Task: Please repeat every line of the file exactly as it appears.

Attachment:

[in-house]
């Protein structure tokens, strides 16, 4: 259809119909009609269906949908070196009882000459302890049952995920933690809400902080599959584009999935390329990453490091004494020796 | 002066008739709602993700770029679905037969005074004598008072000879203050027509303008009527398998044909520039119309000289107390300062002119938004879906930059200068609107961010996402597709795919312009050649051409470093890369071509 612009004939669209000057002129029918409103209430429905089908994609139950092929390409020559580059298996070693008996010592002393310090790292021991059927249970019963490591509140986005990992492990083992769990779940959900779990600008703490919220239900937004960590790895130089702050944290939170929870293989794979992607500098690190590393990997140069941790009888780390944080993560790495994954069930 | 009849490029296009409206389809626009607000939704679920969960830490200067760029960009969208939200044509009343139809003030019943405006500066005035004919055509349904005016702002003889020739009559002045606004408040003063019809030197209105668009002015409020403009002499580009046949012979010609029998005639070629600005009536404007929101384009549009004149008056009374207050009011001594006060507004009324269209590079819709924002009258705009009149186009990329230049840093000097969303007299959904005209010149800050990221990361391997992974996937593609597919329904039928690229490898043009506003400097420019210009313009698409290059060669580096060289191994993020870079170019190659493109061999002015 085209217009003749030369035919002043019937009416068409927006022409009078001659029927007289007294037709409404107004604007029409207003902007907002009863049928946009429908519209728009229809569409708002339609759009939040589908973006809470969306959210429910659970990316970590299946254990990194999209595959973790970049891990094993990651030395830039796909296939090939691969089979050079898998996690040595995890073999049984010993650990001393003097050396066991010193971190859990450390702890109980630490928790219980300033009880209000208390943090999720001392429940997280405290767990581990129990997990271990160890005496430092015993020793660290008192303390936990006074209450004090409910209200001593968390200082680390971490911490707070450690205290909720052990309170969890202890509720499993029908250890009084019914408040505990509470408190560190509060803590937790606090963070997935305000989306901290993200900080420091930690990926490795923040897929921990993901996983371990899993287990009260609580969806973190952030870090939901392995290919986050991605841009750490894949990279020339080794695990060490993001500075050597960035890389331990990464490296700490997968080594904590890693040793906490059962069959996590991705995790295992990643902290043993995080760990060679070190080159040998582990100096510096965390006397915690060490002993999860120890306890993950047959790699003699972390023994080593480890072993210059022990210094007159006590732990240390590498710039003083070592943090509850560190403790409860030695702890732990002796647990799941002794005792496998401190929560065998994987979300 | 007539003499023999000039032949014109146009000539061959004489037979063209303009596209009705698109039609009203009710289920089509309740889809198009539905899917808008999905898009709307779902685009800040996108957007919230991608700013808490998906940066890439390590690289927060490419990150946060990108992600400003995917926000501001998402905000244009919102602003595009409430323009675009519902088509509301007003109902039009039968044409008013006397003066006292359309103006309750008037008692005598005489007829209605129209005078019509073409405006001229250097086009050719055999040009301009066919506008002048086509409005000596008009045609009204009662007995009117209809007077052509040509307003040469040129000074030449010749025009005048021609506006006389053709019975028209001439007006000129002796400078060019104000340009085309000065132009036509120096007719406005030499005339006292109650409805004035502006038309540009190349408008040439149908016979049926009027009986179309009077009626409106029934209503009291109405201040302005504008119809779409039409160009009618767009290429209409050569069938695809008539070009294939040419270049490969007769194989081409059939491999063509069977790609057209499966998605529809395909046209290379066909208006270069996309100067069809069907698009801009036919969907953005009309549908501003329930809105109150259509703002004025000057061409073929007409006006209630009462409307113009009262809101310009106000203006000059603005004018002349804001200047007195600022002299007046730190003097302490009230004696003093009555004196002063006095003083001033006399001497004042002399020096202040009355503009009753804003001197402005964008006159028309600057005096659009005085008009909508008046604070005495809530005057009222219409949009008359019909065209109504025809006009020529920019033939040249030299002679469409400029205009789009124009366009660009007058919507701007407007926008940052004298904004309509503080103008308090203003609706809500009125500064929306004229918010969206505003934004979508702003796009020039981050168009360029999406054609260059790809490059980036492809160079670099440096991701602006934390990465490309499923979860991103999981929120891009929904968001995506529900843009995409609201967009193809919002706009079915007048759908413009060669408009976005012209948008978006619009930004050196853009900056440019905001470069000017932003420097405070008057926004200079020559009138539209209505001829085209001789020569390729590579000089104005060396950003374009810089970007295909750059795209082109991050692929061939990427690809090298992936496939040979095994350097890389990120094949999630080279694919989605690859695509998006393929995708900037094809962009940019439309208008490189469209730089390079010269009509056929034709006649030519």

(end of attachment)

[in-house]
């Protein structure tokens, strides 16, 4: 259809119909009609269906949908070196009882000459302890049952995920933690809400902080599959584009999935390329990453490091004494020796 | 002066008739709602993700770029679905037969005074004598008072000879203050027509303008009527398998044909520039119309000289107390300062002119938004879906930059200068609107961010996402597709795919312009050649051409470093890369071509 612009004939669209000057002129029918409103209430429905089908994609139950092929390409020559580059298996070693008996010592002393310090790292021991059927249970019963490591509140986005990992492990083992769990779940959900779990600008703490919220239900937004960590790895130089702050944290939170929870293989794979992607500098690190590393990997140069941790009888780390944080993560790495994954069930 | 009849490029296009409206389809626009607000939704679920969960830490200067760029960009969208939200044509009343139809003030019943405006500066005035004919055509349904005016702002003889020739009559002045606004408040003063019809030197209105668009002015409020403009002499580009046949012979010609029998005639070629600005009536404007929101384009549009004149008056009374207050009011001594006060507004009324269209590079819709924002009258705009009149186009990329230049840093000097969303007299959904005209010149800050990221990361391997992974996937593609597919329904039928690229490898043009506003400097420019210009313009698409290059060669580096060289191994993020870079170019190659493109061999002015 085209217009003749030369035919002043019937009416068409927006022409009078001659029927007289007294037709409404107004604007029409207003902007907002009863049928946009429908519209728009229809569409708002339609759009939040589908973006809470969306959210429910659970990316970590299946254990990194999209595959973790970049891990094993990651030395830039796909296939090939691969089979050079898998996690040595995890073999049984010993650990001393003097050396066991010193971190859990450390702890109980630490928790219980300033009880209000208390943090999720001392429940997280405290767990581990129990997990271990160890005496430092015993020793660290008192303390936990006074209450004090409910209200001593968390200082680390971490911490707070450690205290909720052990309170969890202890509720499993029908250890009084019914408040505990509470408190560190509060803590937790606090963070997935305000989306901290993200900080420091930690990926490795923040897929921990993901996983371990899993287990009260609580969806973190952030870090939901392995290919986050991605841009750490894949990279020339080794695990060490993001500075050597960035890389331990990464490296700490997968080594904590890693040793906490059962069959996590991705995790295992990643902290043993995080760990060679070190080159040998582990100096510096965390006397915690060490002993999860120890306890993950047959790699003699972390023994080593480890072993210059022990210094007159006590732990240390590498710039003083070592943090509850560190403790409860030695702890732990002796647990799941002794005792496998401190929560065998994987979300 | 007539003499023999000039032949014109146009000539061959004489037979063209303009596209009705698109039609009203009710289920089509309740889809198009539905899917808008999905898009709307779902685009800040996108957007919230991608700013808490998906940066890439390590690289927060490419990150946060990108992600400003995917926000501001998402905000244009919102602003595009409430323009675009519902088509509301007003109902039009039968044409008013006397003066006292359309103006309750008037008692005598005489007829209605129209005078019509073409405006001229250097086009050719055999040009301009066919506008002048086509409005000596008009045609009204009662007995009117209809007077052509040509307003040469040129000074030449010749025009005048021609506006006389053709019975028209001439007006000129002796400078060019104000340009085309000065132009036509120096007719406005030499005339006292109650409805004035502006038309540009190349408008040439149908016979049926009027009986179309009077009626409106029934209503009291109405201040302005504008119809779409039409160009009618767009290429209409050569069938695809008539070009294939040419270049490969007769194989081409059939491999063509069977790609057209499966998605529809395909046209290379066909208006270069996309100067069809069907698009801009036919969907953005009309549908501003329930809105109150259509703002004025000057061409073929007409006006209630009462409307113009009262809101310009106000203006000059603005004018002349804001200047007195600022002299007046730190003097302490009230004696003093009555004196002063006095003083001033006399001497004042002399020096202040009355503009009753804003001197402005964008006159028309600057005096659009005085008009909508008046604070005495809530005057009222219409949009008359019909065209109504025809006009020529920019033939040249030299002679469409400029205009789009124009366009660009007058919507701007407007926008940052004298904004309509503080103008308090203003609706809500009125500064929306004229918010969206505003934004979508702003796009020039981050168009360029999406054609260059790809490059980036492809160079670099440096991701602006934390990465490309499923979860991103999981929120891009929904968001995506529900843009995409609201967009193809919002706009079915007048759908413009060669408009976005012209948008978006619009930004050196853009900056440019905001470069000017932003420097405070008057926004200079020559009138539209209505001829085209001789020569390729590579000089104005060396950003374009810089970007295909750059795209082109991050692929061939990427690809090298992936496939040979095994350097890389990120094949999630080279694919989605690859695509998006393929995708900037094809962009940019439309208008490189469209730089390079010269009509056929034709006649030519």